Connect with us

MLB

Hirsute Of Victory: Baseball’s Big Beards Groomed For Success

Dodgers’ Justin Turner just the latest in MLB’s trend of Samson-esque facial hair that keeps on growing in stature

MLB Beards

Dodgers’ Justin Turner just the latest in MLB’s trend of Samson-esque facial hair that keeps on growing in stature

As our nation prepares for the vices of summer and those torturous steps into the stagnant, humid air that burns lawns and moistens brows, we have a basic question to ask about Major League Baseball.

What’s with the bushy beards, guys?

The thought sprung again Sunday while watching Dodgers third baseman Justin Turner circle the bases at Citi Field after smashing an extra-inning homer to beat the Mets.

Turner, one of baseball’s few true redheads, has sprouted a beard with such girth and distinction one might imagine a mother robin incubating her little blue eggs within it.

As Turner happily ran the bases, the beard, not to mention his flowing hair, bounced up and down in syncopation with his stride.

He actually began growing the thing when he was with the Mets in 2014 and hasn’t shaved it primarily because his fiancé believes it has blessed him with the powers of Samson.

Still, we say, gross.

Ah, but Turner is just one of many major leaguers who have trimmed razor blades from the family budget, if you’ll excuse the pun.

Rivaling Turner just this season are Charlie Blackmon of the Rockies and Evan Gattis of the Astros. Put them on a horse and hand them sabers and they’d look exactly like confederate generals readying the infantry to charge the hill.

MLB Beards

Ezra Shaw / Getty

But think back to the game’s recent history, specifically to the career of the eccentric former relief pitcher, Brian Wilson. In 2010, he began sporting the beard of Rasputin, midnight black, long and lush as a Brazilian forest after a thunderstorm. Wilson often dyed his beard to accentuate its presence, as if one didn’t already know it was there. And then he shaved his head to provide full contrast.

“It’s basically the epitome of man,” Wilson once said. “God gave man the ability to grow facial hair, and that’s what he did.”

And so did Mike Napoli and Jayson Werth, Jonny Gomes and Dallas Keuchel, Jason Motte and Danny Espinosa, Derek Norris and Josh Reddick, just to name a few.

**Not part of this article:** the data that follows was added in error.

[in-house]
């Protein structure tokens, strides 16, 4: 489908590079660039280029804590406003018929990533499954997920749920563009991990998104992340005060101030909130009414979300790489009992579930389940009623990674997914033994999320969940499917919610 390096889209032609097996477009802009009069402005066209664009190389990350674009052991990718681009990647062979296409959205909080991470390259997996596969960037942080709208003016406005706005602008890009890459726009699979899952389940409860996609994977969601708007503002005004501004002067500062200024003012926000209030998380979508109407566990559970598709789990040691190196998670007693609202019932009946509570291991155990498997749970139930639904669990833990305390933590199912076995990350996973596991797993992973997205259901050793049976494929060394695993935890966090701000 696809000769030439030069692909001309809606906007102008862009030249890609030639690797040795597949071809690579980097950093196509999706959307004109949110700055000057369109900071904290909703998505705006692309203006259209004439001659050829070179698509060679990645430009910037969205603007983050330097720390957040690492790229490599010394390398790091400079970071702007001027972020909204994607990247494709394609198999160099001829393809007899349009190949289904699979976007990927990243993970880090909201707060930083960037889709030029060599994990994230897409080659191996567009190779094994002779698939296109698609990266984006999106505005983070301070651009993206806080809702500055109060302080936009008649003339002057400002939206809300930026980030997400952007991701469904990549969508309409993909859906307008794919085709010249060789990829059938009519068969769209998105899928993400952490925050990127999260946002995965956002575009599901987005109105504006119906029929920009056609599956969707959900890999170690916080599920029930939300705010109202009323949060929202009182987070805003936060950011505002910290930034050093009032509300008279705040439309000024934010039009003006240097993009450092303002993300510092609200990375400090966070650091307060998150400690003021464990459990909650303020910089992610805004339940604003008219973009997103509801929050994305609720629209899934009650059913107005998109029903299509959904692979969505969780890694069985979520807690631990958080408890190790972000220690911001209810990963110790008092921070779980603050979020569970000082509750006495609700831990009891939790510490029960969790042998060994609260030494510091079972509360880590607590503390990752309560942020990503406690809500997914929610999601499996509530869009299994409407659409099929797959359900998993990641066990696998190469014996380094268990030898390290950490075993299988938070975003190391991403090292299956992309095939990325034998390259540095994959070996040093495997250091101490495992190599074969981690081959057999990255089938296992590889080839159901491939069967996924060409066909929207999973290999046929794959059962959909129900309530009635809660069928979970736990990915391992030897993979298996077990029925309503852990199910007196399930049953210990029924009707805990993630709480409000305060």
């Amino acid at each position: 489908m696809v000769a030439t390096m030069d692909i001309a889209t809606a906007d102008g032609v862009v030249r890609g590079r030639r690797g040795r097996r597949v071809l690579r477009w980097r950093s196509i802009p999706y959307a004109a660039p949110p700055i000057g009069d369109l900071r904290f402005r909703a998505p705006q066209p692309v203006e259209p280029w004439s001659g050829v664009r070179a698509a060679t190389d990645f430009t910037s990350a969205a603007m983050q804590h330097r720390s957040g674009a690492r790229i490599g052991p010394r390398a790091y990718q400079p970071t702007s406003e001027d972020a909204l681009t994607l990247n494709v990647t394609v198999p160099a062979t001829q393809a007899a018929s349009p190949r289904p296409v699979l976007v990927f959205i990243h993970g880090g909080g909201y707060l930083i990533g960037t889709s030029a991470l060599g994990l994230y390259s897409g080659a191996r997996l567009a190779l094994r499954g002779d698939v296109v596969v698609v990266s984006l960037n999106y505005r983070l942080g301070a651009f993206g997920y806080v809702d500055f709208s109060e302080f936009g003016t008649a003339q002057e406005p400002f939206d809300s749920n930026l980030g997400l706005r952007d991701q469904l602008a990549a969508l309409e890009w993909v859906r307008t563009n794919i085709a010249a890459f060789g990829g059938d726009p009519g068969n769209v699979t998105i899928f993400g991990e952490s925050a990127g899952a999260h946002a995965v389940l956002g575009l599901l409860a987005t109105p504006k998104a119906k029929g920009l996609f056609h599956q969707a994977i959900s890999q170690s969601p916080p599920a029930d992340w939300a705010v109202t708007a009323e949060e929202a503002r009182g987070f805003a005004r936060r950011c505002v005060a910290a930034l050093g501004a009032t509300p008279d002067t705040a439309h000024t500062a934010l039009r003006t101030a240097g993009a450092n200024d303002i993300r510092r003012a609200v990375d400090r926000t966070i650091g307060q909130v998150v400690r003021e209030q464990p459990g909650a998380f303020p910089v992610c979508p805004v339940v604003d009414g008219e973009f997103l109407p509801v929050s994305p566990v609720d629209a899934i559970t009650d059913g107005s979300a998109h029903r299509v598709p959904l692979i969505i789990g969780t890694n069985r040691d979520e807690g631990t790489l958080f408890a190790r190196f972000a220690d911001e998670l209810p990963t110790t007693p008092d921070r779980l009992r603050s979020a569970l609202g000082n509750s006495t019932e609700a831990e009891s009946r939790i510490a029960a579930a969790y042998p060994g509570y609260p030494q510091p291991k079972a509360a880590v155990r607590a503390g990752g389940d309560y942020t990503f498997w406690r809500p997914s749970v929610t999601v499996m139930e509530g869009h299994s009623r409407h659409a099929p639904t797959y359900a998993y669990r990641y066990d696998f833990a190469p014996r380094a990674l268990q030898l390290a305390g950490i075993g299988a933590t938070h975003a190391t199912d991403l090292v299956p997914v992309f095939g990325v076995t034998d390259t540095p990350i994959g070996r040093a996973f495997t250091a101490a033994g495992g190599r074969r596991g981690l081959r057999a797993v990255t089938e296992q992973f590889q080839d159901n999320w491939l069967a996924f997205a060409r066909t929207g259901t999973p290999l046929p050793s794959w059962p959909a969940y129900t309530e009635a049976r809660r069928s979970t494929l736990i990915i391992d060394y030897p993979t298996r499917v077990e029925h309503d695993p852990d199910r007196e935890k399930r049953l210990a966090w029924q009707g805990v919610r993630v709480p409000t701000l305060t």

Long before Wilson, Johnny Damon’s scraggily beard helped define the lunch bucket mentality of the 2004 World Champion Red Sox, known as “The Idiots” for their unruly look.

The 2013 Red Sox, led by the impressive efforts of Mike Carp, Napoli, David Ross, Jarrod Saltalamacchia and Dustin Pedroia, sprouted beards as a sign of team solidarity on the way to their third World Series championship in a decade.

MLB Beards

Jamie Squire / Getty

“If Boston wins, they can get back to their regular jobs of driving carriages for the Amish,” famously texted comedian Steve Martin.

Of course, the trend to let facial hair grow unencumbered is not for everyone. The New York Yankees have always had a strict grooming policy of neat hair and no beards or mustaches, instituted by George Steinbrenner and carried on after his death. One still chuckles over the ironic sight of the suddenly clean-shaven Damon at his introductory press conference after signing with the Yankees in 2005.

So enamored with the policy, former Yankees captain Don Mattingly brought the regulations with him when he became manager of the Miami Marlins in 2016.

It’s what caused starting pitcher Andrew Cashner, the Rutherford B. Hayes of major league pitchers at the time, to complain vociferously after the Padres dealt him to the Marlins at the trade deadline.

How badly was he bothered? Cashner was 1-4 with a 5.98 ERA after the trade and signed with Texas after the season.

Ironically, Mattingly was among four Yankees suspended by former manager Stump Merrill in 1991 for wearing their hair too long.

Mattingly finally revoked the policy before the 2017 season.

“It was a constant fight last year, honestly, with guys,” said Mattingly during spring training that season. “Through the course of the season and watching the playoffs and the World Series, for me, it just didn’t seem like that big of a thing. The most important thing is our guys prepare and play the game right.”

Which is exactly what The House of David’s baseball team always believed. Look it up, trust us.

More in MLB